W3C home > Mailing lists > Public > www-svg@w3.org > June 2001

Re: question on spec

From: Wendell Piez <wapiez@mulberrytech.com>
Date: Wed, 27 Jun 2001 11:14:26 +0100
Message-Id: <5.0.2.1.0.20010627103157.02765da0@earthlink.net>
To: "Jon Ferraiolo" <jferraio@Adobe.COM>
Cc: www-svg@w3.org
Hi Jon,

Thanks for being so responsive!

Let me frame the question another way:

What is a "user unit" and what is its relation to a "px" measurement 
(irrespective of whether the px is an actual pixel size, or an abstract 
measurement as it evidently needs to be, sometimes)?

Alternatively, what is the difference between:

<rect x="0" y="0" width="90" height="90"/>

and

<rect x="0" y="0" width="90px" height="90px"/>

or does 7.10 define them to be the same?

It does seem to me that a case can be made that the ratio between pixels 
and absolute measures such as inches, should be system-dependent. In this 
case, there'd be a big difference between

<rect x="0" y="0" width="90px" height="90px"/>

and

<rect x="0" y="0" width="1in" height="1in"/>

But this isn't what 7.10 is now saying. Rather, it states that the relation 
between px and (say) inches is fixed at 90px/in (and so 90 user units / 
inch). Thus, an SVG "inch" is defined as 90px (90 user units). If this is 
the case, then an inch is not always an inch, and the line "Note that use 
of px units or any other absolute unit identifiers can cause inconsistent 
visual results" makes good sense. But the rationale offered for that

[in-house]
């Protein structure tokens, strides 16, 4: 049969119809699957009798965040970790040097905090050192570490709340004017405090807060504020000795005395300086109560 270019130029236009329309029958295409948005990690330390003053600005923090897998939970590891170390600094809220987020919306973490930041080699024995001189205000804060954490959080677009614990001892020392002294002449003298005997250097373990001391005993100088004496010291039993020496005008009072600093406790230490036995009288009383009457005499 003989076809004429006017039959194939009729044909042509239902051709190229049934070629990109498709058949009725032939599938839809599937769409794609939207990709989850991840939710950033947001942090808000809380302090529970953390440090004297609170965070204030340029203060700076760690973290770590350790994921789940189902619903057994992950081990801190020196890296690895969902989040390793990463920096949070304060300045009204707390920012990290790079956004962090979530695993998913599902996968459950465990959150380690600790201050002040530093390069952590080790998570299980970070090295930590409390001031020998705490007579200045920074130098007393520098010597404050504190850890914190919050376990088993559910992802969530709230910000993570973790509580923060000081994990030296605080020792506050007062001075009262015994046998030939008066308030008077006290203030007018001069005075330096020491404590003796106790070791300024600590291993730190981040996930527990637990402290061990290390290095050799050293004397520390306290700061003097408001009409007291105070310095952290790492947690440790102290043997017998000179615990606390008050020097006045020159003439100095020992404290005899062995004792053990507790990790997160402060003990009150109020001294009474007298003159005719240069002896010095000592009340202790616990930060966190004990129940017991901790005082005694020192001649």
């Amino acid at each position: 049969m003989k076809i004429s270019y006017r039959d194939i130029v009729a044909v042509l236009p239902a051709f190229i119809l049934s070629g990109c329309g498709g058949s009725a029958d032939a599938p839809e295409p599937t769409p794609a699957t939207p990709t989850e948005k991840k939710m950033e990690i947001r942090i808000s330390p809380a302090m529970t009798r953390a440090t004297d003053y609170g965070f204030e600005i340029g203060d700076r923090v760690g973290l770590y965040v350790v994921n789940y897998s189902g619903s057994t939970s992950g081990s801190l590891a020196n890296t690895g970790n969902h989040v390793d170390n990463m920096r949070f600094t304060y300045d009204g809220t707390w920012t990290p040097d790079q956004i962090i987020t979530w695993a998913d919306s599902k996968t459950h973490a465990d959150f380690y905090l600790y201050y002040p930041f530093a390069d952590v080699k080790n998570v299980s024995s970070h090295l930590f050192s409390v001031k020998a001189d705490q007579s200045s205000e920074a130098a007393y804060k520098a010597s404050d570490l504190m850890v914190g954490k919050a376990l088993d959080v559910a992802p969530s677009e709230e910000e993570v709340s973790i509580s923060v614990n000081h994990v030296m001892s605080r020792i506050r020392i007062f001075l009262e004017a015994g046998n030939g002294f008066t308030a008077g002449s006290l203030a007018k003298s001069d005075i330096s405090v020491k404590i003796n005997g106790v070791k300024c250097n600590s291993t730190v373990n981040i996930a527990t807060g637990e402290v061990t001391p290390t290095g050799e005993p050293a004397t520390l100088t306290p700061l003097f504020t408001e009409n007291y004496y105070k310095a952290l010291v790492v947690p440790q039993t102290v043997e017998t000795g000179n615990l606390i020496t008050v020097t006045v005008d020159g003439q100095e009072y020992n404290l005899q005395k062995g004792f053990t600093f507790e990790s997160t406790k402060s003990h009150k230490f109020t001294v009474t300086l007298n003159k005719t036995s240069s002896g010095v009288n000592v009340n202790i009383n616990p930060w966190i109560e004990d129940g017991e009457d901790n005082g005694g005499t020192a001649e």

statement, "since the size of '1px' may map to a different number of user 
units on different systems" does not. Rather, it would be because 1px is 
simply not the same size on different systems. But 1px is still one user unit.

I guess that either (a) SVG should simply define that 1in = 90px, etc. (it 
following that "absolute" measures are in fact system-dependent (for 
example on a 120dpi system an "inch" would be 0.75 inches), or (b) SVG 
should define the relation between px and the absolute measures as 
system-dependent. It could be that (at least in this context, I can't speak 
to the whole spec) the concept of "user unit" is getting in the way here -- 
there seems to be some implicit notion that a user unit is *always* 1/90 
in, but a pixel is *not*, but this contradicts the stated definitions.

For now, I guess I'll simply say "an unlabelled measure, e.g. width='100', 
gives user units, which are actually pixels, and system-dependent; 
'absolute' units are defined relative to user units, and thus cannot be 
assumed to correspond to 'real' inches and centimeters". This describes 
what the viewers are actually doing, doesn't it?

Anyway, thanks for your feedback, and for confirming that you are working 
on the language. And if I'm getting something wrong here, please let me know!

Regards,
Wendell

At 12:00 AM 6/27/01, you wrote:
>Wendell,
>
>There will be some clarifications in the Proposed Recommendation of the 
>SVG specification in this area. Some clarifications have already been done 
>(by not yet made public), but based on your comments below, I think